A renowned Black historic site in Chatham-Kent is making changes to better honour its history.

Uncle Tom’s Cabin in Dresden is planning to announce its new site name during Emancipation Day celebrations on July 30.

The new name is set to come following the recently approved road name change from Uncle Tom’s Road to Freedom Road.

Chatham-Kent council approved step one of the project on Monday by an 11-7 vote and learned that the Ontario Heritage Trust also plans to change the site name for the next stage.

The new name pays homage to the story of Josiah Henson, a conductor of the Underground Railroad who helped settle the Dawn settlement that the historic site rests on.

The Henson family are in full support of the road and upcoming site name change.

The Ontario Heritage Trust notes that the term ‘Uncle Tom’ embodies many of the prejudices and biases at the root of anti-Black racism, and that the term implies a person of African descent is a traitor to their race.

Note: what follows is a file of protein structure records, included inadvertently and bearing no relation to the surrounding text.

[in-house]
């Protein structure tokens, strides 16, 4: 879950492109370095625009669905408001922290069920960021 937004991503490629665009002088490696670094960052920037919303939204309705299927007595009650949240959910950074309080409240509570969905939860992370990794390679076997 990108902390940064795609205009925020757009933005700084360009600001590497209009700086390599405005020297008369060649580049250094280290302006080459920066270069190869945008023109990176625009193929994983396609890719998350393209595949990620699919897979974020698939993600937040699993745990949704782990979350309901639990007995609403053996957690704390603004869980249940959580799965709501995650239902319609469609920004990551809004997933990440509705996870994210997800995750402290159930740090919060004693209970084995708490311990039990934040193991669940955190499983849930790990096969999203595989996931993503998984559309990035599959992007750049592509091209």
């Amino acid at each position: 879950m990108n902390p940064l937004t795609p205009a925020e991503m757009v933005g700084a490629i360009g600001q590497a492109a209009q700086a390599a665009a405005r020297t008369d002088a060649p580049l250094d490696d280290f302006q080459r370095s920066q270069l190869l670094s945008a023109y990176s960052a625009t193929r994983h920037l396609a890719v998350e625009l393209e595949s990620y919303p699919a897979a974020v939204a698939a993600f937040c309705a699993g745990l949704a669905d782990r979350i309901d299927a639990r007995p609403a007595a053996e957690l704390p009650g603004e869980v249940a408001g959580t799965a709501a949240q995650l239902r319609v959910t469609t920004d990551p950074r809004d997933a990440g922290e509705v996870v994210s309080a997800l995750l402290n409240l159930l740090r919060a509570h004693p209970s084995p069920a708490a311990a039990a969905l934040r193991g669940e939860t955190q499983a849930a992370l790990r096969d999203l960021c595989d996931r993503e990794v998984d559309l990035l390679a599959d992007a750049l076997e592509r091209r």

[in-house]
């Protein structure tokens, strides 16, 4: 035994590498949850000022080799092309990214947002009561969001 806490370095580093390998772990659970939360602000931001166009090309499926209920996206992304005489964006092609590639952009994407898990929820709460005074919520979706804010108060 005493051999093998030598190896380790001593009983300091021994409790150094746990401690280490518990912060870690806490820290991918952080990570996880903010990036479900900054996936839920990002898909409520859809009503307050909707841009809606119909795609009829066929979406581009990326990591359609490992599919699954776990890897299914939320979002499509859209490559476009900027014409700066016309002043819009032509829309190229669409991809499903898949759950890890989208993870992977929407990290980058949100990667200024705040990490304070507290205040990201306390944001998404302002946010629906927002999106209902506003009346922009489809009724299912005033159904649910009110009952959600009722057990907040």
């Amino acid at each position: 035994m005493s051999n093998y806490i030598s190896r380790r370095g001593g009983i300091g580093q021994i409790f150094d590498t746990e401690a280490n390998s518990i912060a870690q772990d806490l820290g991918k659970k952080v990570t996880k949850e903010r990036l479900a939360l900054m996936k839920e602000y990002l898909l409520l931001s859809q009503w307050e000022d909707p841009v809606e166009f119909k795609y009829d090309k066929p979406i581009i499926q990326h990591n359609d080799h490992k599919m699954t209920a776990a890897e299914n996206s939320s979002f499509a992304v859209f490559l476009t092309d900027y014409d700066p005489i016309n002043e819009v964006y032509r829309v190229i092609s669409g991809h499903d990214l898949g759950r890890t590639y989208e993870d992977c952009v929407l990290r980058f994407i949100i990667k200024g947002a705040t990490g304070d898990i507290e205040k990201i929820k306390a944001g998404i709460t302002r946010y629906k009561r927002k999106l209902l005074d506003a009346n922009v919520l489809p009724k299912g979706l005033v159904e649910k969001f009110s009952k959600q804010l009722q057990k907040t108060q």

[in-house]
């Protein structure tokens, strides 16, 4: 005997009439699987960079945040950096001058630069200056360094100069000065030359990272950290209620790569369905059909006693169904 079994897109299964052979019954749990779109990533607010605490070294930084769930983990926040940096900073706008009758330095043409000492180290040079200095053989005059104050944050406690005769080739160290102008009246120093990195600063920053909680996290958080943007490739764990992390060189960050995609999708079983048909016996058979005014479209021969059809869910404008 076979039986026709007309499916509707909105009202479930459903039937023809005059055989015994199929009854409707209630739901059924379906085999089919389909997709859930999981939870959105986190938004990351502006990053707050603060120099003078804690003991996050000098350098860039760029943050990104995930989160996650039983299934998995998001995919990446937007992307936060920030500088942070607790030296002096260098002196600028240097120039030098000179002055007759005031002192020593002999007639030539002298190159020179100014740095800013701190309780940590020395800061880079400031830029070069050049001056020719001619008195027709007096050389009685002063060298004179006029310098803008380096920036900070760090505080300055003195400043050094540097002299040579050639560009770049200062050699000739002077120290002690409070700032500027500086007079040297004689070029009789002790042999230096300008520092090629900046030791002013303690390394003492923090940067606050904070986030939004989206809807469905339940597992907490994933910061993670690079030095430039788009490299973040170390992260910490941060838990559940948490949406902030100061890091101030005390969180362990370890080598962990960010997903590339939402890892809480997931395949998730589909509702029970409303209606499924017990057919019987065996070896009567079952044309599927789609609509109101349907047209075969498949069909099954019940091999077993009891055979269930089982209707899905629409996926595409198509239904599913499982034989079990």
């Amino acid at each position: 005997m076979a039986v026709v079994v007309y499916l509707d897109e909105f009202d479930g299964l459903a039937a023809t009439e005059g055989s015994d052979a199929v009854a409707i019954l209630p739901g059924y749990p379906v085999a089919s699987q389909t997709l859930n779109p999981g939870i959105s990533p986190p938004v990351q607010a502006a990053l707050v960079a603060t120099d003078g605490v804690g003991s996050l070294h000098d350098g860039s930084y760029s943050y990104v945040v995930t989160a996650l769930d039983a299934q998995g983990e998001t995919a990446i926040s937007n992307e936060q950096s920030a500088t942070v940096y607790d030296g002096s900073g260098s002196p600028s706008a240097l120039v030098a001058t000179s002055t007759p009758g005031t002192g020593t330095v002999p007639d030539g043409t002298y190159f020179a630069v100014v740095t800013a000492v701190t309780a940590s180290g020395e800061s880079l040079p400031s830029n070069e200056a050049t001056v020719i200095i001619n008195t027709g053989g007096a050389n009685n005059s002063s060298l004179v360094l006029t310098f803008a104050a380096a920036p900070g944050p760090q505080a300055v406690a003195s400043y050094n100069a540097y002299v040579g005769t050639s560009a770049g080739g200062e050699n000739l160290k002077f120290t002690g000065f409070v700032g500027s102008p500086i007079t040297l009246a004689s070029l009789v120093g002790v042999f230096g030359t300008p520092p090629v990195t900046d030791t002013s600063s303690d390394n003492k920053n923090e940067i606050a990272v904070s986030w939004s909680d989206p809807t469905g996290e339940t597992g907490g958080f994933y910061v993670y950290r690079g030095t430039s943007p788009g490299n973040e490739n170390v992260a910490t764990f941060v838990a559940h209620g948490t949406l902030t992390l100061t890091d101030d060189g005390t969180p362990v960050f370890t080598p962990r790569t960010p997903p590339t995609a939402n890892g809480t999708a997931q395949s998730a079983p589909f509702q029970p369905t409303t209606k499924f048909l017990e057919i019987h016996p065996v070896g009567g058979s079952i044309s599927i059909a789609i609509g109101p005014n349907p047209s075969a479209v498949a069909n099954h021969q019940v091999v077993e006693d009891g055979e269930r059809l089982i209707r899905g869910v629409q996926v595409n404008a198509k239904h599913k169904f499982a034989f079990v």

Curator of Uncle Tom’s Cabin Historic Site┬áSteven Cook is happy with the change and hopes it will help to better honour the legacy of Josiah Henson.

“The man ‘Uncle Tom’ that came to be known as Josiah Henson was such a remarkable leader in the black community and we really need to better honour his legacy,” says Cook.

The site consists of the Josiah Henson Interpretive Centre, with its Underground Railroad Freedom Gallery and North Star Theatre, plus three historical buildings including the Josiah Henson house, two cemeteries, a sawmill, and numerous artifacts that have been preserved as a legacy to these early pioneers.